map $http_x_request_id $uuid {
                default   "${request_id}";
                ~* "${http_x_request_id}";
        server {
                proxy_set_header X-Request-ID $uuid;
                add_header X-Request-ID $uuid;

                location / {

If we now start wg-ui with --auth-user-header="X-Request-ID" added, we end up with a new user for every request, regardless of which basic auth user has been used.

However, even though this is rather useful, it stops being usefull rather quickly, when we try to download a config file. As that is a new request, we now get a new user, which in turn is not permitted to access the API endpoint for downloading the config file:

WARN[7237] Unauthorized access                           path=/api/v1/users/0ba69c5bdfbf82371d87b291ce14f1e4/clients/1 user=a1eb36d3cfa042e878e044320a4b636b

So, we need a way to pin the user of a client to the user it had upon its first request.

This can be quickly implemented by adjusting the cookie functionality in wg-ui. Instead of always setting a new cookie, we now check if a cookie exists–and then update the current user to that value, instead of updating the cookie to the current user.

Running the service

With everything in place, we can now compile & launch our go service behind nginx:

./bin/wireguard-ui --wg-endpoint="" --wg-dns="" --wg-allowed-ips= --listen-address="" --wg-keepalive="15" --auth-user-header="X-Request-ID" --client-ip-range="" --wg-listen-port=51280

With routed to our box, we will have a bunch of publicly reachable clients. If, for whatever reason, you do not have a whole /24 in IPv4 addresses sitting around, you can also provide an RFC1918 --client-ip-range, and add --nat-device=$dev --nat to your command line.

Apples and iOranges

Something rather odd you may here from people using your service is that they–for some reason–can not connect, and wireguard tells them that their config file is broken. Inspecting those configuration files, you will see something along the lines of:

<head><title>401 Authorization Required</title></head>
<center><h1>401 Authorization Required</h1></center>

The issue here is that iOS browsers (or at least Brave on iOS, maybe more) have a tendency of ignoring the auth basic credentials a user used for a site when downloading a file. In your nginx logs (which, btw, you should probably turn off for a service like this ;-)), you will see something along the lines of:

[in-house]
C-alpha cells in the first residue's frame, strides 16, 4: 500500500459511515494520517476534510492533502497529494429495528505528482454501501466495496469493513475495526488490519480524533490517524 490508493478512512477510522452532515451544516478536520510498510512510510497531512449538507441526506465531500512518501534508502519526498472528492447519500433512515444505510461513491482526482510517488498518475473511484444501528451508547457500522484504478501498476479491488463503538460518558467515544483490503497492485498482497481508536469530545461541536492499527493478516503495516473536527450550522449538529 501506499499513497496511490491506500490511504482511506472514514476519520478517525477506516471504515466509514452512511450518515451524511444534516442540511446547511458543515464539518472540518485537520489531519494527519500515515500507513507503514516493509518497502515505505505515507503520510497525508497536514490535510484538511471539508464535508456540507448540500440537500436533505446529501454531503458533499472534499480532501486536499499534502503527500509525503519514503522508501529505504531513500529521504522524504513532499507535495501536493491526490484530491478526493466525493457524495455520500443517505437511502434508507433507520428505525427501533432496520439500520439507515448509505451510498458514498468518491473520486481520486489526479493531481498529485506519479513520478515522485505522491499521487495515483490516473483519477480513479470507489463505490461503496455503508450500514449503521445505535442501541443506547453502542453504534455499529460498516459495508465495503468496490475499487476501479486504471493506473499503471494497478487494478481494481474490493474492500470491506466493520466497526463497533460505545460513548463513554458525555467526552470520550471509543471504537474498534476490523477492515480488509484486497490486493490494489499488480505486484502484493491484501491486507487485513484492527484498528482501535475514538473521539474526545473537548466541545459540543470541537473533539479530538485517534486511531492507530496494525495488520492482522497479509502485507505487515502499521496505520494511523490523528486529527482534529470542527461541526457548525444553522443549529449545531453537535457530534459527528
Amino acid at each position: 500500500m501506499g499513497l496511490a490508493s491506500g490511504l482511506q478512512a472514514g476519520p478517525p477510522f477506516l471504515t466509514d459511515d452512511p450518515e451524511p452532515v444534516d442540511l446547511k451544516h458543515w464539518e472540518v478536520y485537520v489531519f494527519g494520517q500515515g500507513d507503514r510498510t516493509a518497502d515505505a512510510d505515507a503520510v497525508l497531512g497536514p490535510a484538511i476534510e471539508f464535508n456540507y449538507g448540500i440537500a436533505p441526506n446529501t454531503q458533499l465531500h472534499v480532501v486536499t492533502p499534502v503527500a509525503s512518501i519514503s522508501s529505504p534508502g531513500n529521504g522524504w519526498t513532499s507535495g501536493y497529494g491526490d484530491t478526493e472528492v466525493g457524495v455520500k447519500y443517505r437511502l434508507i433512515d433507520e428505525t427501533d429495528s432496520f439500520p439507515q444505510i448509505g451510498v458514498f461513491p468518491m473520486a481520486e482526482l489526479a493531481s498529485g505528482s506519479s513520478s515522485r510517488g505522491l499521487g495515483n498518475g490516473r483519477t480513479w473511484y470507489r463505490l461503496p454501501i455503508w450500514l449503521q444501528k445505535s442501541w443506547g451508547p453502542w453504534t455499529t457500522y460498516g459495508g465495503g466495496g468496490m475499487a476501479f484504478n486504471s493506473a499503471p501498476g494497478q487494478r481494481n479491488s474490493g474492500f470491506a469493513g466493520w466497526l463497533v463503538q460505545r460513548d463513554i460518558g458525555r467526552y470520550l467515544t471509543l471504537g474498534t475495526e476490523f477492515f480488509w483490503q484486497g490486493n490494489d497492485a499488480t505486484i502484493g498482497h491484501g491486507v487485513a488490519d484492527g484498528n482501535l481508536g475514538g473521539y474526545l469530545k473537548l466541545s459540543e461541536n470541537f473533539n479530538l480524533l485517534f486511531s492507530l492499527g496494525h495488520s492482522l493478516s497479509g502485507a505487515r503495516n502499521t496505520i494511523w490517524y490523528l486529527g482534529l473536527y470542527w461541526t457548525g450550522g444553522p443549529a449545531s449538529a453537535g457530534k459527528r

$IP - - [24/Sep/2022:11:24:39 +0000] "GET /api/v1/users/[...]/clients/1?format=config HTTP/1.1" 401 188 ...

We can rather quickly fix this by removing authentication via basic auth for that API endpoint. The user will still have to provide the right cookie (which, for some reason, iOS devices do) to get the config file. To not expose the create API path, we can place a regex location block into nginx’ config (and, for good measure, can also exclude the static assets).

                add_header X-Request-ID $uuid;

                location /assets {
                        root  /var/www/html/;
                location ~* /api/v1/users/[a-z0-9]*/clients/[0-9]*$ {
                location / {

A quick reload later, also users with an affinity for fruit can download configuration files.

Some security reflections

This whole setup is, of course, utterly unsafe; Everyone who has the basic auth credentials set in nginx (you may also leave those out alltogether… but well… ) will be able to route traffic via your system by getting themselve a VPN config. For good measure (and staying out of–at least–email blocklists) it might be worthwhile to restrict clients from originating mail to MXes directly, i.e., by blocking port tcp/25 outbound. Still, this is pretty much veryveryvery stupid.

Then again, security is also a… difficult… thing. Essentially, everyone who can guess or determin nginx’ uuids (or sufficiently limit their keyspace) can at read all VPN configs on the system (thanks Apple…). This again would enable them to MitM traffic over the VPN, or delete known VPN configurations. To be fair to the fruity supplier of handheld devices, having the endpoint behind basic auth–given that that password has to be semi-public in your user base–is also not that much better. The cookie solution is also… not that great, and certainly lacks some security features(tm) (match to domain, TLS only… ).

Then again, though, VPN configs are pretty much there for ‘grab and go’… and people into non-pinging are probably more than happy to just drop packets to the wireguard endpoint alltogether… Still, this is something that prioritizes moving packets over security… and users should be aware of the caveats (and consider using Tor!). But sometimes… ping is better than non-ping… for example, to download a Tor browser…

Up next

This entry surprisingly became a bit longer than anticipated, and there are still a couple of aspects left around this service. Specifically:

  • Making the wireguard service listen on any port and giving out random ports to users (more spread(tm))
  • Adding IPv6 support to the service (the future is now(tm)).
  • Doing some source routing shenanigans so we are not NAT-ing out of the same interface we are receiving packets on.
  • Discussing funny ways to make the tool accessible via more places on the Internet in case our initial endpoint is non-ping’ed.

Again… looking at the length of this… this will have to wait for a couple more articles… let’s see if i get to that in the coming days.